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In efforts to diversify the STEM industry and expose African-American youth to career paths within the field, Google granted $1 million to a non-profit organization that is dedicated to creating a stronger Black male presence in tech, the Huffington Post reported.

The Hidden Genius Project—an Oakland-based organization—received the grant at the “Tech Slam” event which was hosted in Silicon Valley, the news outlet said. Through mentorship and training, the organization provides Black boys with the tools they need to become successful in the tech industry. Program participants take classes that cover everything from computer programming to problem-solving and later learn how they can leverage those skills in an array of different professions.

The grant, which was given through Google’s philanthropic arm Google.org, will go toward introducing the Hidden Genius Project in other underserved cities and training more staff to expose more Black youth to tech. According to the news outlet, the non-profit has served over 1,700 students in the Bay Area.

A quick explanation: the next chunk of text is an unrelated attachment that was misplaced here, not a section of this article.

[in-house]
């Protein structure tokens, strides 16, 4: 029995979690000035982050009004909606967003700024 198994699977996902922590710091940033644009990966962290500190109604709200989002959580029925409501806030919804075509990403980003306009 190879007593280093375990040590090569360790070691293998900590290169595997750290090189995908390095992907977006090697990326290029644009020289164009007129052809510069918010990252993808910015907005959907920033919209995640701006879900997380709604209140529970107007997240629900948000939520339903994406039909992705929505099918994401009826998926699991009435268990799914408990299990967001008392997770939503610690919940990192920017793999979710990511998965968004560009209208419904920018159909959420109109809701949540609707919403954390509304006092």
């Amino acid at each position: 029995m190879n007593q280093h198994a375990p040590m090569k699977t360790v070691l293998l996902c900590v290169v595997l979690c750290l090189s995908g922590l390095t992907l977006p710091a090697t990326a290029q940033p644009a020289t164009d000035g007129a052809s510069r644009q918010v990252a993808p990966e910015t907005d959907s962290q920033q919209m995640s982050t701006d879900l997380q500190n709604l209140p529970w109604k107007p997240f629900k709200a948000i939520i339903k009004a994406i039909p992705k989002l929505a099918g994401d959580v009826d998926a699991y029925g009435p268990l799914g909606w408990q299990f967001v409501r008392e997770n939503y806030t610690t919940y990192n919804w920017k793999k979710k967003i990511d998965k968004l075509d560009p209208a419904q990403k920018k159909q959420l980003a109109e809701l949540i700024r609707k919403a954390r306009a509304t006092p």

“Students are five times more likely to take an interest in computer science if they often see people who look like them in that field. As we often say, “you have to see it to be it,” Justin Steele,of Google.org, said in a statement. “This work builds on over $35 million in Google.org grants focused on providing opportunities for underrepresented students to become pioneers of technology, and we’re excited to see how The Hidden Genius Project uses this new grant.”

Two years ago, the foundation received $500,000 after becoming finalists in Google’s Impact Challenge. Brandon Nicholson, executive director of The Hidden Genius Project, told Black Enterprise that the grant will be an integral part of furthering their mission to show underserved youth that they have the power to be “change agents” in their community.

The $1 million grant provides a sense of hope during a time when several tech giants are being called out for their stagnant diversity numbers.

SOURCE: Huffington Post, Black Enterprise

SEE ALSO:

Tech Industry Still Struggling To Achieve Diversity

Columbia University Pledges $100 Million Toward Faculty Diversity

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